Published on November 23, 2022
New wave of UK and global climate change litigation: the government’s Net Zero Strategy deemed “unlawful”

On 18 July 2022, one of the hottest days on record in the UK, the High Court of England and Wales (the “Court”) ruled that the UK Government’s Net Zero Strategy (“NZS”) breached the detail and reporting requirements of the Climate Change Act 2008 (the “CCA 2008”). The Court determined the NZS to be “unlawful” and “inadequate” in meeting the UK’s 2050 net zero ambitions. On 14 October 2022, the UK Government confirmed that it would not appeal against the NZS ruling, having previously applied for permission to do so. It must now publish a revised draft of the strategy by the end of March 2023.

The decision marks the beginning of a new wave of climate change litigation in the UK against governments and corporates. It forms part of the global trend of increased, successful climate change litigation globally, and is the first case of its kind in the UK, establishing the CCA 2008 as a means of holding the UK Government to account.

The claim

The judicial review challenge was brought by Friends of the Earth, ClientEarth, Good Law Project and environmental campaigner Jo Wheatley (the “Claimants”). The Claimants brought the challenge against the Secretary of State for Business under the following grounds:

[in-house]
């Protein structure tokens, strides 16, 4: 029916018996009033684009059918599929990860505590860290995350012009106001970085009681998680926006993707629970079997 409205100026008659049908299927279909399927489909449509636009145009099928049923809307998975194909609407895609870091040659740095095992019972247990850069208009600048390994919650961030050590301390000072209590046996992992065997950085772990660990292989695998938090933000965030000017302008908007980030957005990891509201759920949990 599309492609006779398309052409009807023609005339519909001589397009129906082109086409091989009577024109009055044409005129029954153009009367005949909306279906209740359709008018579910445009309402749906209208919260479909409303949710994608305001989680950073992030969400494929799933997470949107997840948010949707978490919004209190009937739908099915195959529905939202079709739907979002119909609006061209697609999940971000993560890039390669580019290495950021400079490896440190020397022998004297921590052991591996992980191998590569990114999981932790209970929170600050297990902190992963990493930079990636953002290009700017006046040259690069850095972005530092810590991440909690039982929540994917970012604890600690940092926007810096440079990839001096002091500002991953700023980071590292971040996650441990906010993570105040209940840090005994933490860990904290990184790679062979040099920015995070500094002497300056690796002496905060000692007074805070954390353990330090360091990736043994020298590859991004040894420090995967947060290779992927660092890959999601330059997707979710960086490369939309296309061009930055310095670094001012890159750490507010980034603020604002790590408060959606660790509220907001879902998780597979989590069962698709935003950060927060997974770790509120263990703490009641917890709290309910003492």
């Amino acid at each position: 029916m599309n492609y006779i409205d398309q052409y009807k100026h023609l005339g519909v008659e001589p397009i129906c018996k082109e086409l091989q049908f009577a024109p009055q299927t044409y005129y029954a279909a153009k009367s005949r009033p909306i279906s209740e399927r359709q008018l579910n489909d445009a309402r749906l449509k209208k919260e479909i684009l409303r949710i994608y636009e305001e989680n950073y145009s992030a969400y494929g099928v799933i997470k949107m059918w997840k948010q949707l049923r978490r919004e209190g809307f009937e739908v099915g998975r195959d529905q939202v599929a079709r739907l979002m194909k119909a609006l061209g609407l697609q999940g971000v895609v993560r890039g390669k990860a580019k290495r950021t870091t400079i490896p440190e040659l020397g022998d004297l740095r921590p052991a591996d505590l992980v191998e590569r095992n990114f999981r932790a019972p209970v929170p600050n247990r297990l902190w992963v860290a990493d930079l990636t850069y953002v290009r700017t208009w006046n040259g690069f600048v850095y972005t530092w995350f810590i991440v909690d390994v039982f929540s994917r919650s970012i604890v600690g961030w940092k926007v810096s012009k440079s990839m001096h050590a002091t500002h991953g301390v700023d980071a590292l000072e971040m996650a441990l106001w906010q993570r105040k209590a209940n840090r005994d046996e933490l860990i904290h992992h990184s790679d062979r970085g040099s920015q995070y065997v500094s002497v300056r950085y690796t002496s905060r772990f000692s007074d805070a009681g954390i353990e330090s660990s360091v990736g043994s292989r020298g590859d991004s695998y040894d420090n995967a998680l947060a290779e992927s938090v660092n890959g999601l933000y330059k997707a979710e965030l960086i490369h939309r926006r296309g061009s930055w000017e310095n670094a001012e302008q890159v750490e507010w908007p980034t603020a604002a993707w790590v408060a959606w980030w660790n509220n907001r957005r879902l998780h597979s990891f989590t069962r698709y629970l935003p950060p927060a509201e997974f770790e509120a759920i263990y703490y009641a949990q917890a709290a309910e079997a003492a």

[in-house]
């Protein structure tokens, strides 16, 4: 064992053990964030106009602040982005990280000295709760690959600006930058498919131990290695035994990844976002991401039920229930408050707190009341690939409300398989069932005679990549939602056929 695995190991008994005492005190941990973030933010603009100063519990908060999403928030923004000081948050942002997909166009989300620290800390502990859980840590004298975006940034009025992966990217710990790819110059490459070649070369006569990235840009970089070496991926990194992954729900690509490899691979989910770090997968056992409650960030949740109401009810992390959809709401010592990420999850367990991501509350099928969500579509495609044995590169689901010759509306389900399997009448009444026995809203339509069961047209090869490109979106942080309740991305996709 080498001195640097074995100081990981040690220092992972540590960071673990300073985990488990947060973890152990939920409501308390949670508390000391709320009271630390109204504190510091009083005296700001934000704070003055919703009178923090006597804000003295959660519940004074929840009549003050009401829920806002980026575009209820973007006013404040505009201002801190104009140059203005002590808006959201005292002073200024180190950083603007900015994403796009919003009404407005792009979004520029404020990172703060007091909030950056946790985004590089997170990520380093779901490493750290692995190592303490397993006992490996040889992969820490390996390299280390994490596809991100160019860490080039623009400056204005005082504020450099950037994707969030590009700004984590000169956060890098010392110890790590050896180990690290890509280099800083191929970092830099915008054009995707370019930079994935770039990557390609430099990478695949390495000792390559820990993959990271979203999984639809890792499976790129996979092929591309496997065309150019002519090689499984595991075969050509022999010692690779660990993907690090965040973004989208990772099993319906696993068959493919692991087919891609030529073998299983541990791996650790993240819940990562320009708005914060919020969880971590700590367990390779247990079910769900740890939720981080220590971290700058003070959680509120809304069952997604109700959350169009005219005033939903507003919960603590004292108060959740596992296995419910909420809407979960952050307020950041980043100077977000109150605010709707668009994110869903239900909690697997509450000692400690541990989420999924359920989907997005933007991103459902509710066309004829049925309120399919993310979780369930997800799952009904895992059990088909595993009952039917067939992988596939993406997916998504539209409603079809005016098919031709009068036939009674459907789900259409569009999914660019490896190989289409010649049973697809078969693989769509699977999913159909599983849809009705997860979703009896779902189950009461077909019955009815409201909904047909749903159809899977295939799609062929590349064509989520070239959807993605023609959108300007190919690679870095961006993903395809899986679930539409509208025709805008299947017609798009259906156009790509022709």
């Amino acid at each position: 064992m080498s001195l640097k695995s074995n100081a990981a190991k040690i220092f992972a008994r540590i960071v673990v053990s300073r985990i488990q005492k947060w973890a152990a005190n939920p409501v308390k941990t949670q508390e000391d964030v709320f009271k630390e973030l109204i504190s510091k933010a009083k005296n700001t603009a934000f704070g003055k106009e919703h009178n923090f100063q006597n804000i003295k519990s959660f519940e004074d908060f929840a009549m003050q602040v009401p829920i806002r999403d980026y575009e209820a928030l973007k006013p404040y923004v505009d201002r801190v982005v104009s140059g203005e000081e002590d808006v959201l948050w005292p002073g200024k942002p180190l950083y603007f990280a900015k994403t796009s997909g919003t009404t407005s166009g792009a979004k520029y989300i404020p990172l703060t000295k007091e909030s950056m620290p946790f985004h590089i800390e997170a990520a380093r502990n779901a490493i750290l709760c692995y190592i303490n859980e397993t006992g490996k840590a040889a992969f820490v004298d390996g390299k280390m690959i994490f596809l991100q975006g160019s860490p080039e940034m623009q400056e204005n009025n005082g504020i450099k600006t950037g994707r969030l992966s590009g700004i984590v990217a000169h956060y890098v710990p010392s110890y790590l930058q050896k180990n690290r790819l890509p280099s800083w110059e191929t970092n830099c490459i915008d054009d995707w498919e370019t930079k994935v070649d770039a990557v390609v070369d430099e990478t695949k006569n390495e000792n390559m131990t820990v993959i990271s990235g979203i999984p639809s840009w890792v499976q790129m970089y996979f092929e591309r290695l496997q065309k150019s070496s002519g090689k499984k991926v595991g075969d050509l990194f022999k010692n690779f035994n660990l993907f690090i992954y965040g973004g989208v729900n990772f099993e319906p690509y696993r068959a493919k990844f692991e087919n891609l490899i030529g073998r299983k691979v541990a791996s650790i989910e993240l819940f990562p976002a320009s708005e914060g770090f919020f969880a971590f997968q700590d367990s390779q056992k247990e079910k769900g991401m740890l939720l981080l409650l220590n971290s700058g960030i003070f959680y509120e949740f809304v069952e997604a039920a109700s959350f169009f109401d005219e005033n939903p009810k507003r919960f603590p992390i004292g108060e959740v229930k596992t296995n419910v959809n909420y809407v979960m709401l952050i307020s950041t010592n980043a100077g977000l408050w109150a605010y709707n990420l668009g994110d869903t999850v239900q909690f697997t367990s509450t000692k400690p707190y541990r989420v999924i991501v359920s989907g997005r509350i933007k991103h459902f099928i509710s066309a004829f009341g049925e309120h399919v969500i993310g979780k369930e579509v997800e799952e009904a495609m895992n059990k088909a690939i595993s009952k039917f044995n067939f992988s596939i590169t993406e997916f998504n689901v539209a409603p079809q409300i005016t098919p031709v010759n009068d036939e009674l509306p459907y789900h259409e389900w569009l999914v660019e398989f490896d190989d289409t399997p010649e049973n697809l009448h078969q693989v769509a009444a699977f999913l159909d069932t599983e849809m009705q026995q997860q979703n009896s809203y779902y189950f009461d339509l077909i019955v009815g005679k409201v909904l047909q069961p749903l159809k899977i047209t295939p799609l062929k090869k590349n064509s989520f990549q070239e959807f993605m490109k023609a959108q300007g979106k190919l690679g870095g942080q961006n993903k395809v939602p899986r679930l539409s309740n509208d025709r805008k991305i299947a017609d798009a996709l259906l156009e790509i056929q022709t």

1. Section 13 of the CCA 2008: under section 13, the Secretary of State has a continuing duty to prepare policies and proposals that will enable the carbon budgets to be met. The Claimants argued that the NZS would only achieve 95% of the required emissions reductions, leaving the rest to be determined by a qualitative judgment about the future effects of the proposed policies. Accordingly, the Claimants argued, the NZS was unclear as to how each policy contributed to the total reduction. Further, the Secretary of State had failed to take into account matters that he was legally obliged to consider. In particular, he did not consider the contributions that each quantifiable policy would make to meeting the carbon budgets, and under his qualitative analysis, which policies would make up the 5% shortfall and in what way.
  2. Section 14 of the CCA 2008: under section 14, the Secretary of State is required to prepare a Parliamentary report, as soon as reasonably practicable after a carbon budget is set, setting out proposals and policies for meeting those budgets, as well as the expected timeframe within which those policies are expected to take effect and their impact on the economy. The Claimants argued that, in light of the arguments made regarding section 13, the Secretary of State had failed to include information necessary to discharge his reporting obligations.